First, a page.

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Summary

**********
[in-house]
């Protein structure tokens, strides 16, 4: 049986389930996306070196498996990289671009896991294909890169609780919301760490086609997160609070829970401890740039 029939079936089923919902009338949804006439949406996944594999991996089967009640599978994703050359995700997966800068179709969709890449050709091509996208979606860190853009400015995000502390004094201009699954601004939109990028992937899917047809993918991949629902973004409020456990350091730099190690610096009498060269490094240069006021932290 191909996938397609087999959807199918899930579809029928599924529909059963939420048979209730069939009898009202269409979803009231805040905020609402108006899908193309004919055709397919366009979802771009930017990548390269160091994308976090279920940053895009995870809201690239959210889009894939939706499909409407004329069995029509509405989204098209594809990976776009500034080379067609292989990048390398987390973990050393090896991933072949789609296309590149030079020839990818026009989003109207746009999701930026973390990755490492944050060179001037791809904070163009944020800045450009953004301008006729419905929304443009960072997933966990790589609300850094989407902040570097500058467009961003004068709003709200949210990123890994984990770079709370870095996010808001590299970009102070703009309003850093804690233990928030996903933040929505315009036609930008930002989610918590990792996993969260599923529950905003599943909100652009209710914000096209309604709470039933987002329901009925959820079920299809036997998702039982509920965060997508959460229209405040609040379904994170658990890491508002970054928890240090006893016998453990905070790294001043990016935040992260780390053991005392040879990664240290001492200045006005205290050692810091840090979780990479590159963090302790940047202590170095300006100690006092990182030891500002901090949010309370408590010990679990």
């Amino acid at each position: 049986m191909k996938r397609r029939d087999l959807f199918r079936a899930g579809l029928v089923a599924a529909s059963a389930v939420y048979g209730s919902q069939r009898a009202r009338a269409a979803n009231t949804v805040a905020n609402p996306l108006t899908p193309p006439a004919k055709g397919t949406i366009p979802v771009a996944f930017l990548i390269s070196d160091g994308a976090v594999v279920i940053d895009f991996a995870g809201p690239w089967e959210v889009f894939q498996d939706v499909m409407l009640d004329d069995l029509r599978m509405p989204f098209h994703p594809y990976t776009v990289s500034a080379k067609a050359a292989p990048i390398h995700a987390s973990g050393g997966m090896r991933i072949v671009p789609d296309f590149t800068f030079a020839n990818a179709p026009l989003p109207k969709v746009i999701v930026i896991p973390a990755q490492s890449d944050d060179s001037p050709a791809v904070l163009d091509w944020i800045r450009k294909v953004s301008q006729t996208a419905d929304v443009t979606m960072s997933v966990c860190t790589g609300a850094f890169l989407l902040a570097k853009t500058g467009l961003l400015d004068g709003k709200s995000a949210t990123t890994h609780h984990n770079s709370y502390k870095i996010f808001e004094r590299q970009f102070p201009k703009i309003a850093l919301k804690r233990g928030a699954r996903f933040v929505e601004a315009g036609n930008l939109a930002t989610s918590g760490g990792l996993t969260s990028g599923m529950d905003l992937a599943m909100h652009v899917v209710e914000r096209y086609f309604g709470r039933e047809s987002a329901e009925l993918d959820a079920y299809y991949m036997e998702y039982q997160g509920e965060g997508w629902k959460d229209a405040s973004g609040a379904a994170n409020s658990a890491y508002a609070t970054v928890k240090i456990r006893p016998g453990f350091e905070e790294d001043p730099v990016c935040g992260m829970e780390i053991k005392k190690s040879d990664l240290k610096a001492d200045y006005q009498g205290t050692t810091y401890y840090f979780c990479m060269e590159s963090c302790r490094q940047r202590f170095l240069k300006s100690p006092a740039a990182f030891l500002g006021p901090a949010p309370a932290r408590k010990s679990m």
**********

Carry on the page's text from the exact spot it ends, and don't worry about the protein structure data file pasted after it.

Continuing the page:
Invasion of host cells by apicomplexan parasites is initiated when specialized secretory organelles called micronemes discharge protein complexes onto the parasite surface in response to a rise in parasite intracellular calcium levels. The microneme proteins establish interactions with host cell receptors, engaging the parasite with the host cell surface, and signal for the immediate exocytosis of another set of secretory organelles named the rhoptries. The rhoptry proteins reprogram the invaded host cell and participate in the formation of the parasitophorous vacuole in which the intracellular parasite resides and replicates. Disengagement of the invading parasite from the host cell receptors involves the action of at least one parasite plasma membrane rhomboid protease, which is concomitantly implicated in a checkpoint that signals the parasite to switch from an invasive to a replicative mode.